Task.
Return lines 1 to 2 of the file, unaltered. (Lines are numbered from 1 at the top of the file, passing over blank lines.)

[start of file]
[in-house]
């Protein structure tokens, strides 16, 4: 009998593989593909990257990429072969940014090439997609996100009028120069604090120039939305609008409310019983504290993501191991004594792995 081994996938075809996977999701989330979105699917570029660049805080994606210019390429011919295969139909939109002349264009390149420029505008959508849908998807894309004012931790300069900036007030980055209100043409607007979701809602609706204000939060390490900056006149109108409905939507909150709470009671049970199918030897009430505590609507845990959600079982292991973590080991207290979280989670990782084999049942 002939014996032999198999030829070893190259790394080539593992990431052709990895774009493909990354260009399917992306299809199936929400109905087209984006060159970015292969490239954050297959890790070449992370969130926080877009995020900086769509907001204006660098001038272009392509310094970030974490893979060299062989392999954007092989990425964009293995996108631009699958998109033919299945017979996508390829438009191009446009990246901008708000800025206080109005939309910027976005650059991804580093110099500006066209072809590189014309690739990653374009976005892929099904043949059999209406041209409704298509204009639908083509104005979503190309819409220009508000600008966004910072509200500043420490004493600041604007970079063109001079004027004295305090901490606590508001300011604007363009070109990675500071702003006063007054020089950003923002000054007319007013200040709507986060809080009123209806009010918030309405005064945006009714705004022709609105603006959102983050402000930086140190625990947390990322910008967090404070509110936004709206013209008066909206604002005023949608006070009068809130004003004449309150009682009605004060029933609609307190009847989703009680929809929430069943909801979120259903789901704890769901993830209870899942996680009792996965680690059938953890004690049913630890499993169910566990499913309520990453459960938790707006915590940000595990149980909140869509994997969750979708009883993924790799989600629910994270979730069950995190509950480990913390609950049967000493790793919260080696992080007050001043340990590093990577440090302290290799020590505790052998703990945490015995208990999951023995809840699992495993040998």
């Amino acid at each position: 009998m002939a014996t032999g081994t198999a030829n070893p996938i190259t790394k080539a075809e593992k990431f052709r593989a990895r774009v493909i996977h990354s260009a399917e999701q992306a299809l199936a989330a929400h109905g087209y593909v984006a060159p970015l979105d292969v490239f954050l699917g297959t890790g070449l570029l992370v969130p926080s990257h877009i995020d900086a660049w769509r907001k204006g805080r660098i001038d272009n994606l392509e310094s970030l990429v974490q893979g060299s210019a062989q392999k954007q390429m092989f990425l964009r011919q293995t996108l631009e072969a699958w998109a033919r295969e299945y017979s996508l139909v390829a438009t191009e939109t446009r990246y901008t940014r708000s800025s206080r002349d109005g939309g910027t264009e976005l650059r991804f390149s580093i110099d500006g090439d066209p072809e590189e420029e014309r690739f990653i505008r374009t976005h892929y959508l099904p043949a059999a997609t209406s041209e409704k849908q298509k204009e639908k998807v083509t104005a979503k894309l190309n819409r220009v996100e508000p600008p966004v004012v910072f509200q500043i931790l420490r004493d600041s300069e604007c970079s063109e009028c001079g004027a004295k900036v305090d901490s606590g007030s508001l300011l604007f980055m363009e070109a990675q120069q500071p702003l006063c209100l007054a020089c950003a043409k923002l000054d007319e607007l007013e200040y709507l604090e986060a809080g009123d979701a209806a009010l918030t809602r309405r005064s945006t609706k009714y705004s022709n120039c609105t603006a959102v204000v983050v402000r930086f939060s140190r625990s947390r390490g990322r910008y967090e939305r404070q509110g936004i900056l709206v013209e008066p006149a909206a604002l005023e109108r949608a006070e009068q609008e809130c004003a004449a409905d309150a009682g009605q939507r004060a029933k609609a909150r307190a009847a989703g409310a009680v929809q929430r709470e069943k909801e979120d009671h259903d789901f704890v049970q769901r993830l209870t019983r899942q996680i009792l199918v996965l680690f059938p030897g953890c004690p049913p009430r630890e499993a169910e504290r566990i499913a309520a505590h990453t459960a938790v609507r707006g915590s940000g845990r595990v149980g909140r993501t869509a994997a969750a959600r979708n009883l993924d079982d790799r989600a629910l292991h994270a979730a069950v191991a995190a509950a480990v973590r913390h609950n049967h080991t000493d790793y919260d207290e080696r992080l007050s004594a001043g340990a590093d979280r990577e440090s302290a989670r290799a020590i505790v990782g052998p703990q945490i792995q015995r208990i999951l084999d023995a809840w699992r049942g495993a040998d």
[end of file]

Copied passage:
[in-house]
């Protein structure tokens, strides 16, 4: 009998593989593909990257990429072969940014090439997609996100009028120069604090120039939305609008409310019983504290993501191991004594792995 081994996938075809996977999701989330979105699917570029660049805080994606210019390429011919295969139909939109002349264009390149420029505008959508849908998807894309004012931790300069900036007030980055209100043409607007979701809602609706204000939060390490900056006149109108409905939507909150709470009671049970199918030897009430505590609507845990959600079982292991973590080991207290979280989670990782084999049942 002939014996032999198999030829070893190259790394080539593992990431052709990895774009493909990354260009399917992306299809199936929400109905087209984006060159970015292969490239954050297959890790070449992370969130926080877009995020900086769509907001204006660098001038272009392509310094970030974490893979060299062989392999954007092989990425964009293995996108631009699958998109033919299945017979996508390829438009191009446009990246901008708000800025206080109005939309910027976005650059991804580093110099500006066209072809590189014309690739990653374009976005892929099904043949059999209406041209409704298509204009639908083509104005979503190309819409220009508000600008966004910072509200500043420490004493600041604007970079063109001079004027004295305090901490606590508001300011604007363009070109990675500071702003006063007054020089950003923002000054007319007013200040709507986060809080009123209806009010918030309405005064945006009714705004022709609105603006959102983050402000930086140190625990947390990322910008967090404070509110936004709206013209008066909206604002005023949608006070009068809130004003004449309150009682009605004060029933609609307190009847989703009680929809929430069943909801979120259903789901704890769901993830209870899942996680009792996965680690059938953890004690049913630890499993169910566990499913309520990453459960938790707006915590940000595990149980909140869509994997969750979708009883993924790799989600629910994270979730069950995190509950480990913390609950049967000493790793919260080696992080007050001043340990590093990577440090302290290799020590505790052998703990945490015995208990999951023995809840699992495993040998």